In vivo imaging, an umbrella term for a spectrum of technologies that facilitate visualization and quantitation of functional and anatomical events within a whole animal or person, is an area of intensive research and development. Many companies and academic centers are actively engaged in developing and refining methodologies to monitor a wide range of parameters, from larger scale measurements such as tumor size and morphology to subtle but critical indices at the cellular level, such as metabolism, subcellular dynamics, and motility.
Using these techniques, instead of more invasive methods, data points can be amassed on a much earlier time scale in a variety of contexts (e.g., monitoring the efficacy of drug candidates in clinical trials). Techniques commonly employed in in vivo imaging, depending upon the application, include magnetic resonance imaging (MRI), x-ray computed tomography (CT), positron emission tomography (PET), optical imaging, and more recently photo acoustic imaging (PAI).
GEN spoke to a number of scientists from companies and research laboratories, several of whom will present at this month’s Wellcome Trust “Mouse Models and Disease” conference about their in vivo imaging programs.
A major focus of research the laboratory of Kevin Brindle, Ph.D., at the University of Cambridge, is to develop imaging methods that guide therapy by allowing for the earlier evaluation of the efficacy of a drug in a particular patient in a clinical trial.
“Assessing the efficacy of an antitumor drug, for example, relies on tracking a decrease in tumor volume over time—a period of days or even weeks—and some cytostatic treatments don’t even have an impact in terms of tumor size,” said Dr. Brindle.
MRI is commonly used in the clinical setting to visualize internal structures. In a collaboration with GE Healthcare, Dr. Brindle’s lab is developing a novel MRI-based approach that boasts a 10,000-fold increase in sensitivity over conventional MRI methodologies.
The novel technique detects small carbon metabolites, which are present at a much lower concentration than water, which is the imaging target for conventional MRI.
“We take radiolabelled derivatives of these metabolites, such as pyruvate, and supercool them to just above absolute zero in order to align the spins in a field and give us a fabulous increase in sensitivity,” explained Dr. Brindle.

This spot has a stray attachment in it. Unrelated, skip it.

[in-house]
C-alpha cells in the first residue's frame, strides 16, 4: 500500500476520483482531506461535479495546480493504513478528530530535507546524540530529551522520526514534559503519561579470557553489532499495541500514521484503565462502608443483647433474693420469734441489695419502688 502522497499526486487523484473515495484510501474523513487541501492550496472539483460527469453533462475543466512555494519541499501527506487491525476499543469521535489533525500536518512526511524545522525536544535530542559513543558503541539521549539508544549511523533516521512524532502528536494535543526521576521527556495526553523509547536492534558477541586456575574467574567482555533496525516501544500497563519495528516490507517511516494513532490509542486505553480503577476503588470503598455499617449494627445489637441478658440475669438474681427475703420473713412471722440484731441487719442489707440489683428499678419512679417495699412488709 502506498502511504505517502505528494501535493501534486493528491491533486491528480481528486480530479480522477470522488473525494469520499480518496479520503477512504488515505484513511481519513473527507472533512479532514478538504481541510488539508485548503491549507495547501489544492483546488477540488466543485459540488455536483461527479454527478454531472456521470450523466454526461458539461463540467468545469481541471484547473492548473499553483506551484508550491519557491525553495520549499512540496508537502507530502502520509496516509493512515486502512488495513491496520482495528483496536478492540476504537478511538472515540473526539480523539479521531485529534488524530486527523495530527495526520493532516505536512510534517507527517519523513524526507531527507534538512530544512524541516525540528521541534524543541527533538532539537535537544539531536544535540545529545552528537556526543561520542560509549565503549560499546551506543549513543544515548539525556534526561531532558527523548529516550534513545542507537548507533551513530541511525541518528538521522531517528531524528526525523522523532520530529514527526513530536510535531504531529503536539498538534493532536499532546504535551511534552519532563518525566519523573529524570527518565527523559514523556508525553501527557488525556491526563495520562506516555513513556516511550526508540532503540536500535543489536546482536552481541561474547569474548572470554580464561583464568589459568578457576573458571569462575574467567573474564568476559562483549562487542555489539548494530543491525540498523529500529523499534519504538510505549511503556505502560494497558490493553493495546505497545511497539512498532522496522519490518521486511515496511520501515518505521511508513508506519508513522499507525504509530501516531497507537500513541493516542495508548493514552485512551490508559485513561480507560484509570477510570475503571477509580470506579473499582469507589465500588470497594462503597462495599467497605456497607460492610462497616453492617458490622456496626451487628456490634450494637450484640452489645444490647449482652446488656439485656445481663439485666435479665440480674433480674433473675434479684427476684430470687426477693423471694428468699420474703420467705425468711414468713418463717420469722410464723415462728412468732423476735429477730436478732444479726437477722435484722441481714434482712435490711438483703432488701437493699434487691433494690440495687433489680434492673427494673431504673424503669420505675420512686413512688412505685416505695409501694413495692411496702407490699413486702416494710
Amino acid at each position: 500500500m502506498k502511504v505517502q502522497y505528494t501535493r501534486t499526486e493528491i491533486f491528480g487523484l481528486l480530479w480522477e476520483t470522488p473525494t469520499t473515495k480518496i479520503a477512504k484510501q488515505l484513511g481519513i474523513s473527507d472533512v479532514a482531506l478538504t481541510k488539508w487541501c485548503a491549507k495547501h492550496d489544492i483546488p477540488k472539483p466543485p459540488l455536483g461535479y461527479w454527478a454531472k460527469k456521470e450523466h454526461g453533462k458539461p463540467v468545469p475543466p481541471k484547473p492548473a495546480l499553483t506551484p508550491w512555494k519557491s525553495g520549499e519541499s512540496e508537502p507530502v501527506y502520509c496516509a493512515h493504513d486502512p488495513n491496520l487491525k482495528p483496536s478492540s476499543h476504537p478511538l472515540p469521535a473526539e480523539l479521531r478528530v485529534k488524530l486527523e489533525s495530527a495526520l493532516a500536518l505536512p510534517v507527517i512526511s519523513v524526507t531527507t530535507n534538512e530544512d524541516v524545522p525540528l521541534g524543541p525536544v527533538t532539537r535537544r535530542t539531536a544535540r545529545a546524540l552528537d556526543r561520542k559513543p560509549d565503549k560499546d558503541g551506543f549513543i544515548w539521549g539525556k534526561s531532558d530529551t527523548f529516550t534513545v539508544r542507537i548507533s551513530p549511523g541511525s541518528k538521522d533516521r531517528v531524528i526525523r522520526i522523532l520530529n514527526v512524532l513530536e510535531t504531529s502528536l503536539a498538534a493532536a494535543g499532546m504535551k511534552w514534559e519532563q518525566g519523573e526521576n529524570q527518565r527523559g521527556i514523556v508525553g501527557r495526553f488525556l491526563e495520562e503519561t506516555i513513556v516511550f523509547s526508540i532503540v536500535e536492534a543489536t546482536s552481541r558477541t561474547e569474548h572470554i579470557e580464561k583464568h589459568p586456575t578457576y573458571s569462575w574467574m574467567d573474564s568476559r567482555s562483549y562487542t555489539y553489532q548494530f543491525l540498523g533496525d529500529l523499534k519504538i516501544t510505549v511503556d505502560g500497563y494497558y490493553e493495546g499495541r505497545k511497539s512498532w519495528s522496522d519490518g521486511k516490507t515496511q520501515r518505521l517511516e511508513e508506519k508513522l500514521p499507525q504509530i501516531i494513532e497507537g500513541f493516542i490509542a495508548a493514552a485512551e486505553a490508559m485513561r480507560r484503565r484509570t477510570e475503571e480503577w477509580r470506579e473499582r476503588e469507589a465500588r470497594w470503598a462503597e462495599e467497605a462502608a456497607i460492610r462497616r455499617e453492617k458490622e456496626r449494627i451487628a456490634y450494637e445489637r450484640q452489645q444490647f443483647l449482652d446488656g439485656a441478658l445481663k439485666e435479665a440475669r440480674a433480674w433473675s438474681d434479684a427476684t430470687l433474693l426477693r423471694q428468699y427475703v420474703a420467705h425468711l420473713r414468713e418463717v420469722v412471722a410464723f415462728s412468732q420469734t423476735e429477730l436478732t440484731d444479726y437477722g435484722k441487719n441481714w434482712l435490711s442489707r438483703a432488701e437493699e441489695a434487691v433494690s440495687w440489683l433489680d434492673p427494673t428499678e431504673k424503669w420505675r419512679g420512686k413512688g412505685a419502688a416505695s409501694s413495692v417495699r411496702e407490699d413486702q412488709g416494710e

The rate at which individual cells metabolize the compound can then be correlated with the effect of the drug on those cells’ metabolism. “When we treat a tumor, we see that its metabolism is slowed,” he continued. “In some cases we can obtain very rapid feedback on drug action, on the order of 24–48 hours.”
Getting a jump on tumor cell response in this manner affords clinicians the opportunity to alter or adjust therapies much sooner than would normally be possible, which ultimately translates to improved therapeutic practice.
Dr. Brindle listed several advantages that his lab’s adaptation of MRI holds over PET, which is widely used in the clinical setting, particularly in the diagnosis of tumors of the prostate and brain.
“The glucose surrogate typically used in PET, fluorodeoxyglucose, isn’t taken up well by the prostate and is, in fact, preferentially taken up by the kidney, which limits the use of PET in prostate cancer,” he said.
Citing the high background glucose levels in the brain, Dr. Brindle went on to point out that it can be difficult to discern specific brain signals using PET.
Finally, the increased radioactive hazard that PET-based techniques carry limits the number of repeat exams that a clinician might run during early evaluation of a patient.
Dr. Brindle’s adaptation of MRI is currently being used in a prostate cancer trial under way at the University of California, San Francisco. It it is also slated for trials of glioma, lymphoma, and breast cancer.
“Its potential application isn’t limited to oncology,” he emphasized. “We are planning studies in cardiac imaging and kidney disease, so this could potentially have widespread application in the clinic.”